nobel prize
national humanities medal
presidential medal of freedom
american academy of arts and sciences
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Image credit: University of Warwick
Mark Harrison
research fellow
w. glenn campbell and rita ricardo-campbell national fellow 2008–09

Expertise: Economic history, Russian politics and history, international conflict

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Recent Commentary

April 3, 2014 | The Conversation

Four Things We Get Wrong About World War I

March 24, 2014 | Mark Harrison's Blog

Marxism: My Part in Its Downfall

March 17, 2014 | Mark Harrison's Blog

Crimea: Then I'll Fight You For It

March 13, 2014 | Mark Harrison's Blog

Stay Where You Are: Russia Will Come to You

March 5, 2014 | Mark Harrison's Blog

Putin: King in Russia or Emperor of all the Russias?

Op-ed archive


Harrison's Web page at the University of Warwick

Mark Harrison is a research fellow and a former national fellow (2008–9) at the Hoover Institution. He is an economic historian and specialist in Soviet affairs, currently affiliated with the Hoover Institution Workshop on Totalitarian Regimes led by Hoover research fellow Paul R. Gregory.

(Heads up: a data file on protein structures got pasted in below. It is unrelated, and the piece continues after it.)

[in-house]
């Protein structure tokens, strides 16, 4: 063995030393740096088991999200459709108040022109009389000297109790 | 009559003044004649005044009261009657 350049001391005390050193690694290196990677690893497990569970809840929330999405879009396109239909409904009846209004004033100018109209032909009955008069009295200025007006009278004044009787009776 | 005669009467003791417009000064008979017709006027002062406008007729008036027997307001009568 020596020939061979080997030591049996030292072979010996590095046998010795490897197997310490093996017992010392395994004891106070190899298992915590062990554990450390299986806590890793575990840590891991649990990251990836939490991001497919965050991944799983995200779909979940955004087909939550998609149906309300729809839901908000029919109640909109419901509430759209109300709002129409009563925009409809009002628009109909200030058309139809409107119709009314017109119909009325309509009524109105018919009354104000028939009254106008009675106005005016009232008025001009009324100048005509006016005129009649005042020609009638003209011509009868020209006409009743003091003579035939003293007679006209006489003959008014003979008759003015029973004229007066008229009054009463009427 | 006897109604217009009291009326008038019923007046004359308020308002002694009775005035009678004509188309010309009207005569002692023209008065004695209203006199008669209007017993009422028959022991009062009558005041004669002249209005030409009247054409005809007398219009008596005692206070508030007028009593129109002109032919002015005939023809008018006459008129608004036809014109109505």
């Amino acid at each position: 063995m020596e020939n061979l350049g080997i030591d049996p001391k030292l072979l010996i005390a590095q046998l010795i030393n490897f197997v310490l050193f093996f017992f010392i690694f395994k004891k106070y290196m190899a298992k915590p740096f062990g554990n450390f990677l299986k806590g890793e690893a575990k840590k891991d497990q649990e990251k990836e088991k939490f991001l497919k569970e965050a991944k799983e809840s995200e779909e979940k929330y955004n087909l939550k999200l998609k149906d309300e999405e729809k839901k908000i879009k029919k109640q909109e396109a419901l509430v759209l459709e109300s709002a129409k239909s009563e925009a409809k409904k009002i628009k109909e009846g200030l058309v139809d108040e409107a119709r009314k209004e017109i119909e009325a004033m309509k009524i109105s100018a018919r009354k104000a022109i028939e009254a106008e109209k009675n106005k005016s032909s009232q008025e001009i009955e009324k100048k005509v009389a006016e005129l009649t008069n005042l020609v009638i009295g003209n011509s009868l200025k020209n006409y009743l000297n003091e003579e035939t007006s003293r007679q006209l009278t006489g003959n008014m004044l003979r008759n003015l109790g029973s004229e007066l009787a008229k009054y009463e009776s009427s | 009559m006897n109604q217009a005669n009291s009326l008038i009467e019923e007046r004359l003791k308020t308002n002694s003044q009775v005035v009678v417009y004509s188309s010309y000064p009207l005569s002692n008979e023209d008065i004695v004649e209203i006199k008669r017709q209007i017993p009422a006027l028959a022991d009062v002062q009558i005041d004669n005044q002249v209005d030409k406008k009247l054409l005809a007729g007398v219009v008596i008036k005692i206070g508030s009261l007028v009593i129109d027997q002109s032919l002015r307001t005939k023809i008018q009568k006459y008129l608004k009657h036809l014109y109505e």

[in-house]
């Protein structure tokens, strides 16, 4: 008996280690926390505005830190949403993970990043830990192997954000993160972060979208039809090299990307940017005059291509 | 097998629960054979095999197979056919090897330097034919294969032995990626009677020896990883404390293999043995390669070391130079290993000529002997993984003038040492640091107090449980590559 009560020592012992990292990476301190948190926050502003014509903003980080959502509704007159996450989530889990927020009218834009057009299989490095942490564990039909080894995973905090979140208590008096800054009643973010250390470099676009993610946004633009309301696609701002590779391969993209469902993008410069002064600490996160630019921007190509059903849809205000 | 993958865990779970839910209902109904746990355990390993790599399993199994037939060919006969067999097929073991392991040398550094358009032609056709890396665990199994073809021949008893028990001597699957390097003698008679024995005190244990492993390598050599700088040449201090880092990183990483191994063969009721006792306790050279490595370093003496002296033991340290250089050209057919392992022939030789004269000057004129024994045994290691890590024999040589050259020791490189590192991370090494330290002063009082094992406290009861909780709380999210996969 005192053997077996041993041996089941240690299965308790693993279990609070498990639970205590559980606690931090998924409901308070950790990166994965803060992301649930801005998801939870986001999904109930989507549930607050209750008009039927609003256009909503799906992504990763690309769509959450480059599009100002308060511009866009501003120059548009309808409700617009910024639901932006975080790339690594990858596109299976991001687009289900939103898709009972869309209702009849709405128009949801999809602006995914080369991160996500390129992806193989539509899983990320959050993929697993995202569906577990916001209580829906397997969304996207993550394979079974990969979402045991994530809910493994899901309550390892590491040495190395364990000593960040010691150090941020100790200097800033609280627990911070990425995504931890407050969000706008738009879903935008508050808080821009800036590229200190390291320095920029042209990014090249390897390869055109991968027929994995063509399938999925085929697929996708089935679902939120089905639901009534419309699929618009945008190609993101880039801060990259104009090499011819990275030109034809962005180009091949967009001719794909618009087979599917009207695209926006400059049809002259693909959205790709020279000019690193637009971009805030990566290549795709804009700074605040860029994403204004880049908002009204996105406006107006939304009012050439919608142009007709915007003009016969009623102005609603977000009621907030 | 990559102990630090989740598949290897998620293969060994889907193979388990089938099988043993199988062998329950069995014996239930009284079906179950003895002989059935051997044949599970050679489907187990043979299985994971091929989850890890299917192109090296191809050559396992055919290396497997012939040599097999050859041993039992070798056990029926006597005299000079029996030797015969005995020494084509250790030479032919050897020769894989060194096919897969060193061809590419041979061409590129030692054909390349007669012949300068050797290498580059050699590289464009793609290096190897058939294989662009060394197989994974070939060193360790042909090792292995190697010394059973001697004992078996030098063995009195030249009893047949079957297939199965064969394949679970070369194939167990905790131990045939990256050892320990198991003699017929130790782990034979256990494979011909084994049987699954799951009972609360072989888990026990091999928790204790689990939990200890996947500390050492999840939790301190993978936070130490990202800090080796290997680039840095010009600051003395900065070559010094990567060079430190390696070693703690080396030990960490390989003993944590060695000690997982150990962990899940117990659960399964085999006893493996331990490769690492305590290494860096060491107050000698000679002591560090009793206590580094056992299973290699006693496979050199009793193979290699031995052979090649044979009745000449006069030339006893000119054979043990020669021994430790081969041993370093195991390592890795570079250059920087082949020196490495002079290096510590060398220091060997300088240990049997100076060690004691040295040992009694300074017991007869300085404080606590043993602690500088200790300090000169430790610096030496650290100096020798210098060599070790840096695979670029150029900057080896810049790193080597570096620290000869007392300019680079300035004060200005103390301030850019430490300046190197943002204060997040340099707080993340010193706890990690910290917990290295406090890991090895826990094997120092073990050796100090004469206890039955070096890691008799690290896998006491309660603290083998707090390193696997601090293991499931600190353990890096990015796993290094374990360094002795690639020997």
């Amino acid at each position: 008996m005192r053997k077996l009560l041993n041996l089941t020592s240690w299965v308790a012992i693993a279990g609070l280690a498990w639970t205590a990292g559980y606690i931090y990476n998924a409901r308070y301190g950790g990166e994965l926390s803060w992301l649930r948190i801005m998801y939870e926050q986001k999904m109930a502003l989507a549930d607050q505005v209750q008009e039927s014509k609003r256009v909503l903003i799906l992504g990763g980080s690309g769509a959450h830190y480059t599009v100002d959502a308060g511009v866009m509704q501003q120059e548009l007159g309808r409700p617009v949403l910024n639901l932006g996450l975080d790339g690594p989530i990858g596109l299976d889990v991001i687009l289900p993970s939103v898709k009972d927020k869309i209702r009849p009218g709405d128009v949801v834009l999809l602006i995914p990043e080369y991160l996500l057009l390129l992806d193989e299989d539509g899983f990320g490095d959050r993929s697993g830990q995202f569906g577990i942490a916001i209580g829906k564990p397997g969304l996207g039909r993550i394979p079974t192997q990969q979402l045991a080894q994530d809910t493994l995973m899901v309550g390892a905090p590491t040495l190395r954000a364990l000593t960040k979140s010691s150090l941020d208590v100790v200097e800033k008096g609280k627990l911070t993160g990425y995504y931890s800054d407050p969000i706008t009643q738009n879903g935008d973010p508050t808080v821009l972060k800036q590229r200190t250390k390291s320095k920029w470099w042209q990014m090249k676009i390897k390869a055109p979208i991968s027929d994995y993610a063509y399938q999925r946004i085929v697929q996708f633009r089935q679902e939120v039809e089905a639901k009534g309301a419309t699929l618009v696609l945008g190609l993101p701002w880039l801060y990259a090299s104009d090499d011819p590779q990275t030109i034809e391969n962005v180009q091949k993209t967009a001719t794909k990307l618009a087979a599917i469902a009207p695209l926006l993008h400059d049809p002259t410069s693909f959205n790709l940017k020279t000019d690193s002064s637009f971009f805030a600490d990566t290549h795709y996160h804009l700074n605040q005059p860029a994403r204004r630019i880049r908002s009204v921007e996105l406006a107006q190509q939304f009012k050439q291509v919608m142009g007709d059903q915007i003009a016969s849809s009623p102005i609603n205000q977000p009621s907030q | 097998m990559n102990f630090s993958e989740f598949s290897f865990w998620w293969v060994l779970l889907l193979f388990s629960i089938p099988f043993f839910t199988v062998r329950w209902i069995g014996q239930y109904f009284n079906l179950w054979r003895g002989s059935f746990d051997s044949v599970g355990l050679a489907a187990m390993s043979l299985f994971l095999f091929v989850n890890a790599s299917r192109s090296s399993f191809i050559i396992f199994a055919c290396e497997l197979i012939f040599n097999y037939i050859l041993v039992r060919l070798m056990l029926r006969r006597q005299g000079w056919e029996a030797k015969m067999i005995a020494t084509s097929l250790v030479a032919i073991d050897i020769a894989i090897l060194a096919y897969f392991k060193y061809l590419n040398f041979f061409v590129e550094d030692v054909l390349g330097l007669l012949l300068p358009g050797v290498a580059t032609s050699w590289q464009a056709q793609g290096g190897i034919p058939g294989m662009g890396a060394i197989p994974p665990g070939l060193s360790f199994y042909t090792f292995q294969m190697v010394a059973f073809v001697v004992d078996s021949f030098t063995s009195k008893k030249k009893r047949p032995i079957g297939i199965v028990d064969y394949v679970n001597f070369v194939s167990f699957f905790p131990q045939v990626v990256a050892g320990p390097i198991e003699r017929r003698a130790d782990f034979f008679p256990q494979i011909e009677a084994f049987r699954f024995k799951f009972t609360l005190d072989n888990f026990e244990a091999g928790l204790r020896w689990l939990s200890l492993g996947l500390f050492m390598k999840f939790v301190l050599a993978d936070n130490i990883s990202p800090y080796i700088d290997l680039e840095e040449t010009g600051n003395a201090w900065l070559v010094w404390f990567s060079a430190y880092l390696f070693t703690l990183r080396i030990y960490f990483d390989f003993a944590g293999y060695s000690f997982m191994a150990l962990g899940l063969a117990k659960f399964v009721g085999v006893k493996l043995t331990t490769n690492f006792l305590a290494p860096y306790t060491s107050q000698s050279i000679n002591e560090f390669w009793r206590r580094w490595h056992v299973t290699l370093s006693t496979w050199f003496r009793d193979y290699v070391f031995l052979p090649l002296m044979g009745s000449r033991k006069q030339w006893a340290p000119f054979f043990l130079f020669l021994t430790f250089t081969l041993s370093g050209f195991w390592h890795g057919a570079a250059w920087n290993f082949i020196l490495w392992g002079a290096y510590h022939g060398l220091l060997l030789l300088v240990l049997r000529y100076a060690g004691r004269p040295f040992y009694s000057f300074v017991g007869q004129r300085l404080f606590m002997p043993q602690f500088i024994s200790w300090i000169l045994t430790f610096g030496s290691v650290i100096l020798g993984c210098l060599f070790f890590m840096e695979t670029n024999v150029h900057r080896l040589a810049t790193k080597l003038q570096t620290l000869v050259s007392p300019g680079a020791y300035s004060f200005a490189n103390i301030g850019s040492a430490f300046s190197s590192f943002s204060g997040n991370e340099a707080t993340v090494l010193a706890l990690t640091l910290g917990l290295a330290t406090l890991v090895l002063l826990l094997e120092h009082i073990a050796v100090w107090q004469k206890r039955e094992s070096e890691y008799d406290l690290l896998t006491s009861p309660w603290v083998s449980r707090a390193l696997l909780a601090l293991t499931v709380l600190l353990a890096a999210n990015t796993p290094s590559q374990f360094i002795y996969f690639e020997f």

In addition to his Hoover appointment, Harrison is a professor of economics at the University of Warwick in England and a senior research fellow at the Centre for Russian and East European Studies of the University of Birmingham. Harrison was one of the first Western economists to work in the Russian archives following the fall of Soviet communism. His work has brought new knowledge about the Russian and Soviet economy into mainstream economics and international economic history, especially through projects on the two world wars. He is currently working on the political economy of secrecy and state security in the Soviet Union.

Harrison has written or edited a number of books, including Guns and Rubles: The Defense Industry in the Stalinist State, published in 2008 in the Yale-Hoover series on Stalin, Stalinism, and the Cold War; The Economics of World War I (Cambridge University Press, 2005); and The Economics of World War II (Cambridge University Press, 1998). His articles have appeared in leading journals of comparative economics, economic history, and Russian studies. His work on Russia's historical national accounts in wartime was recognized by the Alec Nove Prize of the British Association for Slavonic and East European Studies (1998) and the Russian National Award for Applied Economics (2012).

He has a BA in economics and politics from Cambridge University and a DPhil in modern history from Oxford University.

Last updated on February 1, 2013